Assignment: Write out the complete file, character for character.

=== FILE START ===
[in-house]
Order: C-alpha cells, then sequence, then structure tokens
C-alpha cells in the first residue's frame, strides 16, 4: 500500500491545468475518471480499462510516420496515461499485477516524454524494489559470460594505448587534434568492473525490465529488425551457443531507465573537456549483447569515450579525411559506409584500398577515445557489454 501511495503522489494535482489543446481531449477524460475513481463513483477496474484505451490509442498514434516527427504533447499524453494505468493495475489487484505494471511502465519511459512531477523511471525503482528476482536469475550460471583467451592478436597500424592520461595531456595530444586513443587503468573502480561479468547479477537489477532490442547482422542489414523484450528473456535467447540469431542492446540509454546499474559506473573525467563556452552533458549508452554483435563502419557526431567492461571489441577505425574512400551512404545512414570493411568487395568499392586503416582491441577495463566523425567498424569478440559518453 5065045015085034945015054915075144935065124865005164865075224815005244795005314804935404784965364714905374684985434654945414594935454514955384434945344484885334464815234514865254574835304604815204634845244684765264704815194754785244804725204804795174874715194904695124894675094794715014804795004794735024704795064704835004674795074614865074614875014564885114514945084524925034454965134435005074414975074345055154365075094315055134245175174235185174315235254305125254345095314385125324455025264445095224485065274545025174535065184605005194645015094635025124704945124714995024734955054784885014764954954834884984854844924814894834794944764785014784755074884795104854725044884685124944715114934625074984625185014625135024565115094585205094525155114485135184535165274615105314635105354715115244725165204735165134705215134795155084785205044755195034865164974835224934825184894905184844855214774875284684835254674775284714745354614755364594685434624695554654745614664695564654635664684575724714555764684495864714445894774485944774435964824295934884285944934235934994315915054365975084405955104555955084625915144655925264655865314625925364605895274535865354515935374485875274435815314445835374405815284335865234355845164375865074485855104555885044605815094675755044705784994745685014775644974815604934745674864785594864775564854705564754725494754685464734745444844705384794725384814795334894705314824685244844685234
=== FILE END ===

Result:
[in-house]
Order: C-alpha cells, then sequence, then structure tokens
C-alpha cells in the first residue's frame, strides 16, 4: 500500500491545468475518471480499462510516420496515461499485477516524454524494489559470460594505448587534434568492473525490465529488425551457443531507465573537456549483447569515450579525411559506409584500398577515445557489454 501511495503522489494535482489543446481531449477524460475513481463513483477496474484505451490509442498514434516527427504533447499524453494505468493495475489487484505494471511502465519511459512531477523511471525503482528476482536469475550460471583467451592478436597500424592520461595531456595530444586513443587503468573502480561479468547479477537489477532490442547482422542489414523484450528473456535467447540469431542492446540509454546499474559506473573525467563556452552533458549508452554483435563502419557526431567492461571489441577505425574512400551512404545512414570493411568487395568499392586503416582491441577495463566523425567498424569478440559518453 5065045015085034945015054915075144935065124865005164865075224815005244795005314804935404784965364714905374684985434654945414594935454514955384434945344484885334464815234514865254574835304604815204634845244684765264704815194754785244804725204804795174874715194904695124894675094794715014804795004794735024704795064704835004674795074614865074614875014564885114514945084524925034454965134435005074414975074345055154365075094315055134245175174235185174315235254305125254345095314385125324455025264445095224485065274545025174535065184605005194645015094635025124704945124714995024734955054784885014764954954834884984854844924814894834794944764785014784755074884795104854725044884685124944715114934625074984625185014625135024565115094585205094525155114485135184535165274615105314635105354715115244725165204735165134705215134795155084785205044755195034865164974835224934825184894905184844855214774875284684835254674775284714745354614755364594685434624695554654745614664695564654635664684575724714555764684495864714445894774485944774435964824295934884285944934235934994315915054365975084405955104555955084625915144655925264655865314625925364605895274535865354515935374485875274435815314445835374405815284335865234355845164375865074485855104555885044605815094675755044705784994745685014775644974815604934745674864785594864775564854705564754725494754685464734745444844705384794725384814795334894705314824685244844685234